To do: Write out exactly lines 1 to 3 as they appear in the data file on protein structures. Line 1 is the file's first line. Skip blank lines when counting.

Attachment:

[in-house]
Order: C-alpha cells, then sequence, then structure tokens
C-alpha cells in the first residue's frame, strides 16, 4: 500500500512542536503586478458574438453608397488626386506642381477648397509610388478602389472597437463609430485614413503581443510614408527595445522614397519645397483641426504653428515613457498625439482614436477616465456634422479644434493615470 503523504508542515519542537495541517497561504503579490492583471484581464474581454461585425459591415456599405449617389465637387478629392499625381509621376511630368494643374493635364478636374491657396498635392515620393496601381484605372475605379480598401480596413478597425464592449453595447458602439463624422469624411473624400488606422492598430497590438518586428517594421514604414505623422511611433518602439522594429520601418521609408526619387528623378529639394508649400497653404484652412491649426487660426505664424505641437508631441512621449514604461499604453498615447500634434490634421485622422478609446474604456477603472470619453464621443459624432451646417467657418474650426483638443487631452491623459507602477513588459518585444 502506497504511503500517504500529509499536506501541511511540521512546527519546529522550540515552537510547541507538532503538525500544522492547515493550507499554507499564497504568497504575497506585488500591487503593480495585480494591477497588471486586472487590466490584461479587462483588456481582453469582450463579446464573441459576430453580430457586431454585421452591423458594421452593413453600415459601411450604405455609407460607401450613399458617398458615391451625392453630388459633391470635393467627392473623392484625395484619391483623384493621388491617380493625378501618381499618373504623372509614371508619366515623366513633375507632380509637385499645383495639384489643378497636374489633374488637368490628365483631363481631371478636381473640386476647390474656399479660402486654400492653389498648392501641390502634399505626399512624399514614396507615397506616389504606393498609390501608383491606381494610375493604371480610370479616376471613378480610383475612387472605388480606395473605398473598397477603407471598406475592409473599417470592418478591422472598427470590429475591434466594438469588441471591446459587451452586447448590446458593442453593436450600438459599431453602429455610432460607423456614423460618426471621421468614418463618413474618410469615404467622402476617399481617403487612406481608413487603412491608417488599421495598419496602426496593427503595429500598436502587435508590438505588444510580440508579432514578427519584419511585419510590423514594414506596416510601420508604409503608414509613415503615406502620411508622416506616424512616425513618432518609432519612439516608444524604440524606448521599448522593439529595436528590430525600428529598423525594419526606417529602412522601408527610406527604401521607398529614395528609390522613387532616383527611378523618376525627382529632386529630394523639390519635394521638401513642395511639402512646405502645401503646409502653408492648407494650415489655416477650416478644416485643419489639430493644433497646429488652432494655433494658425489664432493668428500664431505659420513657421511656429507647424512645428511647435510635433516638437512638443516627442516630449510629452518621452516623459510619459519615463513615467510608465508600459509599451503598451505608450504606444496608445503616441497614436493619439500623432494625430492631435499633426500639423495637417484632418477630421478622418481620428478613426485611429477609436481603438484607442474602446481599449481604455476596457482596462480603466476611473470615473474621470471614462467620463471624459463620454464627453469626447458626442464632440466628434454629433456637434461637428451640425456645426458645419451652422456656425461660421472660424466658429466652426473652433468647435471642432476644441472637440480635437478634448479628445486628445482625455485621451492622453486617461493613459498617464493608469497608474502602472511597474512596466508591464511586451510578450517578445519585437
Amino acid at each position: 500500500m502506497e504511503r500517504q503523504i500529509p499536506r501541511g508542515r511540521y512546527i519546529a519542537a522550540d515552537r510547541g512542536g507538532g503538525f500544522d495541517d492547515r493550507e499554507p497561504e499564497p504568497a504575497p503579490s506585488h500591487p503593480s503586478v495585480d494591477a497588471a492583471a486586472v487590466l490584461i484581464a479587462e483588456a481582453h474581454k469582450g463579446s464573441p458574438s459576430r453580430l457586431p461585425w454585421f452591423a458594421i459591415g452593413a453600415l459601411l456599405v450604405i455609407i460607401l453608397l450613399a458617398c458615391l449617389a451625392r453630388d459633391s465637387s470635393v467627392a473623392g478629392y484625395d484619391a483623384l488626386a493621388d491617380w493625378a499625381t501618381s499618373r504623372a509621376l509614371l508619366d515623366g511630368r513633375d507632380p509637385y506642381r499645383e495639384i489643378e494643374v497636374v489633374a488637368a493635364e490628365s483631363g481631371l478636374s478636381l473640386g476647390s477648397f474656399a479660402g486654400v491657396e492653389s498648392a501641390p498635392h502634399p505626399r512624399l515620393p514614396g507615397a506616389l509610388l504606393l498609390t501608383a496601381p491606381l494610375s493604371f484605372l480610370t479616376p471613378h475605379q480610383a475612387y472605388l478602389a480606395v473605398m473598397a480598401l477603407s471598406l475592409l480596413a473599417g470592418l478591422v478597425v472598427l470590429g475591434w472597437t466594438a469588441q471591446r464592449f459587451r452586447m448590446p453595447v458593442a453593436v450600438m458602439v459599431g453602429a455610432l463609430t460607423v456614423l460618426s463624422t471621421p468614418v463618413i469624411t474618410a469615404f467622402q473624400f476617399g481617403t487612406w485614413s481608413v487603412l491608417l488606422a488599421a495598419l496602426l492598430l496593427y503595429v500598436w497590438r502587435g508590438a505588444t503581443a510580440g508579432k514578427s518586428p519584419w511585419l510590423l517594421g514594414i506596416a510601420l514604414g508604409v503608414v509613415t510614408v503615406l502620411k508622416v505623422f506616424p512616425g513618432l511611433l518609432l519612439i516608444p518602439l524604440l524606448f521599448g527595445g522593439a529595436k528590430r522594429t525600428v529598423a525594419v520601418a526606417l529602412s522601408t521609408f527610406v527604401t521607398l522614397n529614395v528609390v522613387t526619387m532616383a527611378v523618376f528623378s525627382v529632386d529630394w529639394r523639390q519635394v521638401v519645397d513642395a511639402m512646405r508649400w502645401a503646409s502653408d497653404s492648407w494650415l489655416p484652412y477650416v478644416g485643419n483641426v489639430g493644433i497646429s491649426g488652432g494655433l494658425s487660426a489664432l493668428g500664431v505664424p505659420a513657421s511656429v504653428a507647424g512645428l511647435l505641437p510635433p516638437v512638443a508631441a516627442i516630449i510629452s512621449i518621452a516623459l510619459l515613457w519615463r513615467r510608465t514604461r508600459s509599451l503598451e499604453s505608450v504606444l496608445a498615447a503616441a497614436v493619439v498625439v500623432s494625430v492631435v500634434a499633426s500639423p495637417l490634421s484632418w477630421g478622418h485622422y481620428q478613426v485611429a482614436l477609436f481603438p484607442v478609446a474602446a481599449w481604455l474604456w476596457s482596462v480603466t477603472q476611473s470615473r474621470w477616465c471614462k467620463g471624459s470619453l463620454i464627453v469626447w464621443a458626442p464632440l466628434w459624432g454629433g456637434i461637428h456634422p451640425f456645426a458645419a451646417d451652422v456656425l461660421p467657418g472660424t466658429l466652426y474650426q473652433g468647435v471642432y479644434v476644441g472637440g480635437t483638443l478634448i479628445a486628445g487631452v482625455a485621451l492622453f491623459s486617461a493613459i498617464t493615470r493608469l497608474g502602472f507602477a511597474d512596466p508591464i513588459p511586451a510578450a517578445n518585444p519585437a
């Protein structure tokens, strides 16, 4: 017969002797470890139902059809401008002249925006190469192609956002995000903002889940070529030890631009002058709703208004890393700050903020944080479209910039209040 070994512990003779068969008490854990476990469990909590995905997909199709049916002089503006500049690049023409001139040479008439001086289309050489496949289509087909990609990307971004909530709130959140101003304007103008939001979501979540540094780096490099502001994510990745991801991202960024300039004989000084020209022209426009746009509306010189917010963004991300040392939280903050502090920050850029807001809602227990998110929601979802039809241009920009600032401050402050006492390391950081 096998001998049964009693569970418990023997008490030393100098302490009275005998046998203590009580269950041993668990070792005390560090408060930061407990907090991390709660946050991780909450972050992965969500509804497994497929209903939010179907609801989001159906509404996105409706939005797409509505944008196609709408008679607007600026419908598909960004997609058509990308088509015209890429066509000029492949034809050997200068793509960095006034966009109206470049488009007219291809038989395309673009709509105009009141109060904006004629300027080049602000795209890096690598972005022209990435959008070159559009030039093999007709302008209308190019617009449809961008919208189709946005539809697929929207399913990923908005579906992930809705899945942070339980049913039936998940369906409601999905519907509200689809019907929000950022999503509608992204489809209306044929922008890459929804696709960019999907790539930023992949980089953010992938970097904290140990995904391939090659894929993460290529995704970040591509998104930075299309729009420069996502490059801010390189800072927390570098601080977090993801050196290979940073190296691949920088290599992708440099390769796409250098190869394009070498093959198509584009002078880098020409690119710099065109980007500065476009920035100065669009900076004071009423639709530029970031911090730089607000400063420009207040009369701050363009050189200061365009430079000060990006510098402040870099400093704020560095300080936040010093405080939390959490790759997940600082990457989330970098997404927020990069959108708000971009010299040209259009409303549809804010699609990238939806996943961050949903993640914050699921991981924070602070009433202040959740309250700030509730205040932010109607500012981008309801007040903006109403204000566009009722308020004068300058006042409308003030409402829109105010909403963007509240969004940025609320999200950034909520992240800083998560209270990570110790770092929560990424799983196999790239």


[in-house]
Order: C-alpha cells, then sequence, then structure tokens
C-alpha cells in the first residue's frame, strides 16, 4: 500500500512542536503586478458574438453608397488626386506642381477648397509610388478602389472597437463609430485614413503581443510614408527595445522614397519645397483641426504653428515613457498625439482614436477616465456634422479644434493615470 503523504508542515519542537495541517497561504503579490492583471484581464474581454461585425459591415456599405449617389465637387478629392499625381509621376511630368494643374493635364478636374491657396498635392515620393496601381484605372475605379480598401480596413478597425464592449453595447458602439463624422469624411473624400488606422492598430497590438518586428517594421514604414505623422511611433518602439522594429520601418521609408526619387528623378529639394508649400497653404484652412491649426487660426505664424505641437508631441512621449514604461499604453498615447500634434490634421485622422478609446474604456477603472470619453464621443459624432451646417467657418474650426483638443487631452491623459507602477513588459518585444 502506497504511503500517504500529509499536506501541511511540521512546527519546529522550540515552537510547541507538532503538525500544522492547515493550507499554507499564497504568497504575497506585488500591487503593480495585480494591477497588471486586472487590466490584461479587462483588456481582453469582450463579446464573441459576430453580430457586431454585421452591423458594421452593413453600415459601411450604405455609407460607401450613399458617398458615391451625392453630388459633391470635393467627392473623392484625395484619391483623384493621388491617380493625378501618381499618373504623372509614371508619366515623366513633375507632380509637385499645383495639384489643378497636374489633374488637368490628365483631363481631371478636381473640386476647390474656399479660402486654400492653389498648392501641390502634399505626399512624399514614396507615397506616389504606393498609390501608383491606381494610375493604371480610370479616376471613378480610383475612387472605388480606395473605398473598397477603407471598406475592409473599417470592418478591422472598427470590429475591434466594438469588441471591446459587451452586447448590446458593442453593436450600438459599431453602429455610432460607423456614423460618426471621421468614418463618413474618410469615404467622402476617399481617403487612406481608413487603412491608417488599421495598419496602426496593427503595429500598436502587435508590438505588444510580440508579432514578427519584419511585419510590423514594414506596416510601420508604409503608414509613415503615406502620411508622416506616424512616425513618432518609432519612439516608444524604440524606448521599448522593439529595436528590430525600428529598423525594419526606417529602412522601408527610406527604401521607398529614395528609390522613387532616383527611378523618376525627382529632386529630394523639390519635394521638401513642395511639402512646405502645401503646409502653408492648407494650415489655416477650416478644416485643419489639430493644433497646429488652432494655433494658425489664432493668428500664431505659420513657421511656429507647424512645428511647435510635433516638437512638443516627442516630449510629452518621452516623459510619459519615463513615467510608465508600459509599451503598451505608450504606444496608445503616441497614436493619439500623432494625430492631435499633426500639423495637417484632418477630421478622418481620428478613426485611429477609436481603438484607442474602446481599449481604455476596457482596462480603466476611473470615473474621470471614462467620463471624459463620454464627453469626447458626442464632440466628434454629433456637434461637428451640425456645426458645419451652422456656425461660421472660424466658429466652426473652433468647435471642432476644441472637440480635437478634448479628445486628445482625455485621451492622453486617461493613459498617464493608469497608474502602472511597474512596466508591464511586451510578450517578445519585437